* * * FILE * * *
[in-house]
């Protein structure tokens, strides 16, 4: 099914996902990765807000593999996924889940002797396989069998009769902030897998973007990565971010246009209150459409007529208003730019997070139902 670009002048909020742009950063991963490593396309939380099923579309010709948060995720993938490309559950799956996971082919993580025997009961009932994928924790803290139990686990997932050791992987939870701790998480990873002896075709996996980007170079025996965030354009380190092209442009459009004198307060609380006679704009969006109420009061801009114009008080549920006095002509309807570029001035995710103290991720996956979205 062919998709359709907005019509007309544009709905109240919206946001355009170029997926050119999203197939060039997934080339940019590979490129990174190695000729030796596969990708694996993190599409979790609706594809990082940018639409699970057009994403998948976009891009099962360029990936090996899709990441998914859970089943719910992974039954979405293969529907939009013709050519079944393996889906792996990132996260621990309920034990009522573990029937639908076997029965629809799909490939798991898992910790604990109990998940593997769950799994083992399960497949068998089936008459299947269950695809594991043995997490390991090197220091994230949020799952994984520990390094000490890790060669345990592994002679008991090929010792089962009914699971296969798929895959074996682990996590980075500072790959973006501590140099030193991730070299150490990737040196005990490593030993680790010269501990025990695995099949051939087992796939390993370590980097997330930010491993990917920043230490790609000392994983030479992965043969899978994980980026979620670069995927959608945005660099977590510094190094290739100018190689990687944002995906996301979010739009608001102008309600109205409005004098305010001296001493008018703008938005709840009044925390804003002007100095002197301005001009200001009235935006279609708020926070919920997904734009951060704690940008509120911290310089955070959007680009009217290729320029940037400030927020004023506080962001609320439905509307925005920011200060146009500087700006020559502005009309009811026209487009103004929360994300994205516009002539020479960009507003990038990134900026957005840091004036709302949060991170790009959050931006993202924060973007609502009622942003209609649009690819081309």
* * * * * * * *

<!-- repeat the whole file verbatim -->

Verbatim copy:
[in-house]
């Protein structure tokens, strides 16, 4: 099914996902990765807000593999996924889940002797396989069998009769902030897998973007990565971010246009209150459409007529208003730019997070139902 670009002048909020742009950063991963490593396309939380099923579309010709948060995720993938490309559950799956996971082919993580025997009961009932994928924790803290139990686990997932050791992987939870701790998480990873002896075709996996980007170079025996965030354009380190092209442009459009004198307060609380006679704009969006109420009061801009114009008080549920006095002509309807570029001035995710103290991720996956979205 062919998709359709907005019509007309544009709905109240919206946001355009170029997926050119999203197939060039997934080339940019590979490129990174190695000729030796596969990708694996993190599409979790609706594809990082940018639409699970057009994403998948976009891009099962360029990936090996899709990441998914859970089943719910992974039954979405293969529907939009013709050519079944393996889906792996990132996260621990309920034990009522573990029937639908076997029965629809799909490939798991898992910790604990109990998940593997769950799994083992399960497949068998089936008459299947269950695809594991043995997490390991090197220091994230949020799952994984520990390094000490890790060669345990592994002679008991090929010792089962009914699971296969798929895959074996682990996590980075500072790959973006501590140099030193991730070299150490990737040196005990490593030993680790010269501990025990695995099949051939087992796939390993370590980097997330930010491993990917920043230490790609000392994983030479992965043969899978994980980026979620670069995927959608945005660099977590510094190094290739100018190689990687944002995906996301979010739009608001102008309600109205409005004098305010001296001493008018703008938005709840009044925390804003002007100095002197301005001009200001009235935006279609708020926070919920997904734009951060704690940008509120911290310089955070959007680009009217290729320029940037400030927020004023506080962001609320439905509307925005920011200060146009500087700006020559502005009309009811026209487009103004929360994300994205516009002539020479960009507003990038990134900026957005840091004036709302949060991170790009959050931006993202924060973007609502009622942003209609649009690819081309």